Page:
Following a different path to the glorious ‘Terminal Velocity’, ‘Irregular Pattern Delay’ subtly grabs the listener through a more experimental approach than its older brother. More emphasis has been placed on sparse drones, reverberated electronics and fluttering delays (as per the album title) that gently throb and whir throughout.
As a whole this album sees Hansen display a degree of variation to his output, rather than merely relying on previous formulas of Dark Ambient and expansive pad work. Whilst I do prefer other output, this album is a strong affair overall, that approaches the listener from a different tack; whilst not being so obscure as to hinder that listening experience, through it’s peculiarities and obscure overtones that keeps the listener on their toes.
CHRISTIAN SKJØDT: Dissolution & Suspension LP/DL Tonometer
Commissioned by the Danish Cultural Institute to celebrate the 150th birthday of Carl Nielsen, Christian’s latest album ‘Dissolution & Suspension’ premiered as a performance at the National Library in Riga, Latvia; alongside the Danish Cultural Institutes’ 25th Anniversary in August 2015.
Separating the unity of a string quartet, this latest release focuses on each individual channel being given its own area in which to breathe and expand; and the electronic manipulation and processes utilised, draw each element into a long stretched path of ambience and droning envelopment.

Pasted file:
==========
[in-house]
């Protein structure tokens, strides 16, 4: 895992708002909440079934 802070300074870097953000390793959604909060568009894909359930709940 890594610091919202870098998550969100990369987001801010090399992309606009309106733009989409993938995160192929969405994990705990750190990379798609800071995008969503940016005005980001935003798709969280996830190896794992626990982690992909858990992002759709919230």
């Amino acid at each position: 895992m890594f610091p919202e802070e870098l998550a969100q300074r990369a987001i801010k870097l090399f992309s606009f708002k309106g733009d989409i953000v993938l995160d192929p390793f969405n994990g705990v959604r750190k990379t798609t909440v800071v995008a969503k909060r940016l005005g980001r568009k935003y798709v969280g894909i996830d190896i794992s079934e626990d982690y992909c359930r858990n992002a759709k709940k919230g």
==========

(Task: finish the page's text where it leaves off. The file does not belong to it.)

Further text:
As four separate movements cut into channels of equal measure, this differs somewhat from the live installation, where stereo implementation restores the somewhat live divorce of the individual tracks; and returns them to their ultimate unified form.
Overall, ‘Dissolution & Suspension’ works in a listening environment that requires patience to soak up the array of gliding and throbbing rises in pitch and tone, that drive an adept knowledge of spatial awareness; and given the original source medium, there are individual moments on this album that are quite beautiful and ultimately rewarding.
CHRISTIAN SKJØDT: Illumination EP 10” Vinyl/DL Tonometer
As concepts go, this couldn’t be more ‘out there’ as far as subject matter goes. ‘Illumination centralises around an 18th century wine cellar in Riga, Latvia; examining the translation of outer circumstances of the energy of the Sun as it enters the darkness of the cellar in question, translated by sound.